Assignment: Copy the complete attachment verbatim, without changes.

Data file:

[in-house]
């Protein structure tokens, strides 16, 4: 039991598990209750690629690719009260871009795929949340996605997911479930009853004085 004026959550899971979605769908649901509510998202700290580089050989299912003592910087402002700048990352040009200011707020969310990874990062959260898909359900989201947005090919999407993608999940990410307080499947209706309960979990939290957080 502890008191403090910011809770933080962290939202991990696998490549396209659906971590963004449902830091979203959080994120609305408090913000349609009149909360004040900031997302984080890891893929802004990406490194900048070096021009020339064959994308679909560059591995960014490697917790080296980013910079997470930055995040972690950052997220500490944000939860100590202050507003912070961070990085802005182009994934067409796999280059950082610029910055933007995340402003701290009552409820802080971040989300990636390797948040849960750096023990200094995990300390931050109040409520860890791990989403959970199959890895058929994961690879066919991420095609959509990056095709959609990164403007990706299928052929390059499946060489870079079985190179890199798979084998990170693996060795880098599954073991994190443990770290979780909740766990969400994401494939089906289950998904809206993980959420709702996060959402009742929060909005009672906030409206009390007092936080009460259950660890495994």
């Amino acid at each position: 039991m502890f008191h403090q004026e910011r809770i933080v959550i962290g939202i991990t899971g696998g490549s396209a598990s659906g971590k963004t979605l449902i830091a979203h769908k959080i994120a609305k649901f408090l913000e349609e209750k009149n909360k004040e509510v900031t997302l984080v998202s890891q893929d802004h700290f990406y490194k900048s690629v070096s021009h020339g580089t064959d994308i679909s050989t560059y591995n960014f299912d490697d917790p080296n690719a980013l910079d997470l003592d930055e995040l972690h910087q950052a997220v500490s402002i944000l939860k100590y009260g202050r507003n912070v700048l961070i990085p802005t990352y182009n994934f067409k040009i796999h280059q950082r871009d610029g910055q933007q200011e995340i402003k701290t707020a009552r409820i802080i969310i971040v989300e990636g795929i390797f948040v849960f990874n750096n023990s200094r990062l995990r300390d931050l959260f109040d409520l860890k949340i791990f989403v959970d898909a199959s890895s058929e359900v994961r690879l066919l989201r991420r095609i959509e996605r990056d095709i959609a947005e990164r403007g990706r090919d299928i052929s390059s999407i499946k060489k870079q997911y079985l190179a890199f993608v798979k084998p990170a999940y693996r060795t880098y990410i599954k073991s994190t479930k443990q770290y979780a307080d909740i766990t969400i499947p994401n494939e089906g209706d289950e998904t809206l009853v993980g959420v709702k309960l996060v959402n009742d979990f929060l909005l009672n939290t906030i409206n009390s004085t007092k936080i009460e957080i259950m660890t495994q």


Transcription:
[in-house]
């Protein structure tokens, strides 16, 4: 039991598990209750690629690719009260871009795929949340996605997911479930009853004085 004026959550899971979605769908649901509510998202700290580089050989299912003592910087402002700048990352040009200011707020969310990874990062959260898909359900989201947005090919999407993608999940990410307080499947209706309960979990939290957080 502890008191403090910011809770933080962290939202991990696998490549396209659906971590963004449902830091979203959080994120609305408090913000349609009149909360004040900031997302984080890891893929802004990406490194900048070096021009020339064959994308679909560059591995960014490697917790080296980013910079997470930055995040972690950052997220500490944000939860100590202050507003912070961070990085802005182009994934067409796999280059950082610029910055933007995340402003701290009552409820802080971040989300990636390797948040849960750096023990200094995990300390931050109040409520860890791990989403959970199959890895058929994961690879066919991420095609959509990056095709959609990164403007990706299928052929390059499946060489870079079985190179890199798979084998990170693996060795880098599954073991994190443990770290979780909740766990969400994401494939089906289950998904809206993980959420709702996060959402009742929060909005009672906030409206009390007092936080009460259950660890495994």
């Amino acid at each position: 039991m502890f008191h403090q004026e910011r809770i933080v959550i962290g939202i991990t899971g696998g490549s396209a598990s659906g971590k963004t979605l449902i830091a979203h769908k959080i994120a609305k649901f408090l913000e349609e209750k009149n909360k004040e509510v900031t997302l984080v998202s890891q893929d802004h700290f990406y490194k900048s690629v070096s021009h020339g580089t064959d994308i679909s050989t560059y591995n960014f299912d490697d917790p080296n690719a980013l910079d997470l003592d930055e995040l972690h910087q950052a997220v500490s402002i944000l939860k100590y009260g202050r507003n912070v700048l961070i990085p802005t990352y182009n994934f067409k040009i796999h280059q950082r871009d610029g910055q933007q200011e995340i402003k701290t707020a009552r409820i802080i969310i971040v989300e990636g795929i390797f948040v849960f990874n750096n023990s200094r990062l995990r300390d931050l959260f109040d409520l860890k949340i791990f989403v959970d898909a199959s890895s058929e359900v994961r690879l066919l989201r991420r095609i959509e996605r990056d095709i959609a947005e990164r403007g990706r090919d299928i052929s390059s999407i499946k060489k870079q997911y079985l190179a890199f993608v798979k084998p990170a999940y693996r060795t880098y990410i599954k073991s994190t479930k443990q770290y979780a307080d909740i766990t969400i499947p994401n494939e089906g209706d289950e998904t809206l009853v993980g959420v709702k309960l996060v959402n009742d979990f929060l909005l009672n939290t906030i409206n009390s004085t007092k936080i009460e957080i259950m660890t495994q």